Helping science succeed
Helping science succeed

OSI

Working together in partnership with UNESCO since 2014 to help create the global future of open research

HIGH-LEVEL LEADERS

OSI participants, alumni and observers are the largest group of high-level leaders ever assembled to work together on the future of open scholarship—over 450 in all. Our focus on bringing together high-level leaders has resulted in OSI developing an incredibly substantive knowledge base. This approach has also given thought leaders in this space the resources and connections they need to develop better open tools and policies.

GLOBAL, DIVERSE, INCLUSIVE

OSI participants, alumni and observers represent over 250 key research and publishing institutions, 32 countries, and 18 different stakeholder groups in research, from researchers to universities, libraries, funders, governments, advocacy groups, and more. All perspectives are not only welcome in this group, they are needed to develop open solutions that work for everyone everywhere. OSI is the only group in the world that has taken this approach at scale for such a long time.

BROAD FOCUS

The work of this group has focused mostly on open access, but has also encompassed a broad variety of related issues, from open science to peer review, predatory publishing, impact factors and much more. There can be no solutions to any of these issues without a broad and complete understanding of how they are all related and entangled.

Achievable

OSI recognizes—and indeed, embraces—the fact that there are many different definitions of open, that researchers have many different needs for open solutions and a variety of motives, and that the ability of countries and institutions around the world to implement open policy solutions varies widely. OSI’s main recommendations are to focus on policy solutions that are broad and achievable, based in evidence, and built on common ground, not ideology. Ideologically grounded solutions have decreased global equity in research, increased costs, consolidated power, and failed to capitalize on the full potential of open.

OSI Milestones

OSI concept development (2014-15)100%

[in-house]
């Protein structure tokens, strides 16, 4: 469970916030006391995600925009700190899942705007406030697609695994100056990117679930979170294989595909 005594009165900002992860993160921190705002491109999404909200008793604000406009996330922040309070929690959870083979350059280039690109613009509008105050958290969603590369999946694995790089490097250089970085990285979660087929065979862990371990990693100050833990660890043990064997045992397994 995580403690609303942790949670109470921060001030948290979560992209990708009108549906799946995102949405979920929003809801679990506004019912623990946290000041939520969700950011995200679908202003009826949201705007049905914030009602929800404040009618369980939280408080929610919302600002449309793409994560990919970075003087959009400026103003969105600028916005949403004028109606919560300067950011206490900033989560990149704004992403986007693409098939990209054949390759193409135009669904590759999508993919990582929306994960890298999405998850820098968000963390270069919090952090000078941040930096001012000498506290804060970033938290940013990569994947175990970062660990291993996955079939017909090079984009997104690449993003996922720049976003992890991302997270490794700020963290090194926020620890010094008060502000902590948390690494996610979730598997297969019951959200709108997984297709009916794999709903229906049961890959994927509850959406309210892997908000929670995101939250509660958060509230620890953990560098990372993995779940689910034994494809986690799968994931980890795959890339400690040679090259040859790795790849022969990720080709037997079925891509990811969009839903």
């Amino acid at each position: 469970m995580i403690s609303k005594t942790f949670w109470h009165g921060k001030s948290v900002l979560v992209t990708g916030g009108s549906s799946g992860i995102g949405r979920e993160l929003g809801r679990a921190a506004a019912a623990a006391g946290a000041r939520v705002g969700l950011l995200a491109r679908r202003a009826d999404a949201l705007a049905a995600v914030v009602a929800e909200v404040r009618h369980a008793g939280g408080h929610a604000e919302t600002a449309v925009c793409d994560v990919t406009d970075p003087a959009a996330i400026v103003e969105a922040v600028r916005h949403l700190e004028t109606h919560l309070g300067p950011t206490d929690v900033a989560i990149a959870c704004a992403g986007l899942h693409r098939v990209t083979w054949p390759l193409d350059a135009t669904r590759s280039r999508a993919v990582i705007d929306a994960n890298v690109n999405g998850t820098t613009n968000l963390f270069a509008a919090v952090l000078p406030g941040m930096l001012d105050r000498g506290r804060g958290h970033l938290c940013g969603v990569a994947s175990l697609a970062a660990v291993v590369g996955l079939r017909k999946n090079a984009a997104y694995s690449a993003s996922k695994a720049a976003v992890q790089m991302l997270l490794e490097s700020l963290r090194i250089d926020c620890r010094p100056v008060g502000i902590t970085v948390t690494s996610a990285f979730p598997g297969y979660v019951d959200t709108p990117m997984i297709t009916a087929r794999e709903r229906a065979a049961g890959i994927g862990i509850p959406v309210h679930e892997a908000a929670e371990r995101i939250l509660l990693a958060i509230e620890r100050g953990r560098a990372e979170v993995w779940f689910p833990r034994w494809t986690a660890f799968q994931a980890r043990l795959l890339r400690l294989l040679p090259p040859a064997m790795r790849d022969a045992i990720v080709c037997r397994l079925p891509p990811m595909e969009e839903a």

OSI2016 issue discovery100%
OSI2017 solutions discovery100%
OSI2018 action plan formulation100%
OSI2018-19 action plan rollout100%
OSI2020-25 global actions50%

OSI's 7 PILLARS

Why OSI, and why now?

Around 4 million research articles are published every year in perhaps as many as 90,000 different academic journals. These articles form a critically important foundation of knowledge. Today, rapid changes in publishing–both good and bad—combined with ever-present “publish or perish” pressures in academia are making it increasingly difficult to ensure the accuracy of all this work, keep track of it all, and maintain equitable access to the knowledge being created. OSI manages a global perspective on the rapidly evolving landscape of scholarly communication reform, and is working with partners in this space to help build a future that realizes the full potential of the open movement for everyone everywhere.

1

Coordinate Solutions

  • All groups and stakeholders
  • All regions and countries
  • All fields and disciplines
  • All perspectives on "open"
2

Create New Standards

  • Clear definitions
  • Clear expectations
  • Training & support
  • Stamping out fraud & theft

Foster Collaboration

  • Between researchers
  • Between fields
  • Between open efforts
  • Between funders
4

Speed Up Discovery

  • New Ideas
  • New connections
  • New research targets
  • More efficient spending
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Participants, Observers & Alumni
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Institutions
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Countries
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Stakeholder groups

News & Reports

EU backing new “diamond” reform model

EU policymakers have picked up a new cause: supporting so-called "diamond" open access. But does this make sense?

UNESCO’s open science plan moves forward

UNESCO's open science plans are moving forward. While these plans aren't precisely aligned with OSI's recommendations, there is common ground.

OSI 2022 Annual Report

OSI conducted global surveys of researchers in 2022, and used the findings from these surveys to inform open solutions policy development work. See the full...

Findings from OSI’s global survey of researchers

What do researchers around the world think about open access and open data policies? What kinds of open policies do they really want and need?

Considering evidence-based approaches to open policy

According to the world’s most influential open access policies, only certain types of information outputs are genuinely open. In practice, however, there are actually many...

OSI 2021 Annual Report

OSI continued making strong progress in 2021 toward our goal of developing a workable, global policy framework for open solutions. See the full report for...

UN General Assembly approves UNESCO policy

The UN General Assembly has unanimously approved UNESCO's open science recommendations.

UNESCO approves open science draft

UNESCO's open science policy draft was approved on May 11, 2021. The policy now moves on to a vote by the UN General Assembly in...

TSK post: A unified approach to open

Some are perfectly happy with our community’s progress to date on open and are confident we’re heading in the right direction. Others have concerns that,...

OSI Brief: A unified approach to open

Is it possible to create a unified approach to different open solutions like open access, open data, and open source? Why should we con-sider this,...
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OSI Sponsors